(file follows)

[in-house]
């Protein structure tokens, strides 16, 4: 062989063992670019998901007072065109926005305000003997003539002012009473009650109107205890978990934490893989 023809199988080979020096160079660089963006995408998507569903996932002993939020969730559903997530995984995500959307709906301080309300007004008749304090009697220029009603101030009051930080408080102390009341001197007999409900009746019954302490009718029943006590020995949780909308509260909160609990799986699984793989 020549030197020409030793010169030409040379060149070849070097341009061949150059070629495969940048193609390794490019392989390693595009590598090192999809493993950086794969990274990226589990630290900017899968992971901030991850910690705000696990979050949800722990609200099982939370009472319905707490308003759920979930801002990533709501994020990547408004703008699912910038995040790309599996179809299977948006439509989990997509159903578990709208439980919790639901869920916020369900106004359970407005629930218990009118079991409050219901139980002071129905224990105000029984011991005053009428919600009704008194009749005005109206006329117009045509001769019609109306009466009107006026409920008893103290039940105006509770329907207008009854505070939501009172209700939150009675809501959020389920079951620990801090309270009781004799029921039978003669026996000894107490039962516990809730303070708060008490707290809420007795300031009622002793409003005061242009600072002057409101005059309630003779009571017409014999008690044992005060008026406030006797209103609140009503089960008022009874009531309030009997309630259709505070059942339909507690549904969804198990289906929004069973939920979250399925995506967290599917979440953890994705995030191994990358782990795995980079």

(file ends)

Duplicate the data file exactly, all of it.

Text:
[in-house]
């Protein structure tokens, strides 16, 4: 062989063992670019998901007072065109926005305000003997003539002012009473009650109107205890978990934490893989 023809199988080979020096160079660089963006995408998507569903996932002993939020969730559903997530995984995500959307709906301080309300007004008749304090009697220029009603101030009051930080408080102390009341001197007999409900009746019954302490009718029943006590020995949780909308509260909160609990799986699984793989 020549030197020409030793010169030409040379060149070849070097341009061949150059070629495969940048193609390794490019392989390693595009590598090192999809493993950086794969990274990226589990630290900017899968992971901030991850910690705000696990979050949800722990609200099982939370009472319905707490308003759920979930801002990533709501994020990547408004703008699912910038995040790309599996179809299977948006439509989990997509159903578990709208439980919790639901869920916020369900106004359970407005629930218990009118079991409050219901139980002071129905224990105000029984011991005053009428919600009704008194009749005005109206006329117009045509001769019609109306009466009107006026409920008893103290039940105006509770329907207008009854505070939501009172209700939150009675809501959020389920079951620990801090309270009781004799029921039978003669026996000894107490039962516990809730303070708060008490707290809420007795300031009622002793409003005061242009600072002057409101005059309630003779009571017409014999008690044992005060008026406030006797209103609140009503089960008022009874009531309030009997309630259709505070059942339909507690549904969804198990289906929004069973939920979250399925995506967290599917979440953890994705995030191994990358782990795995980079």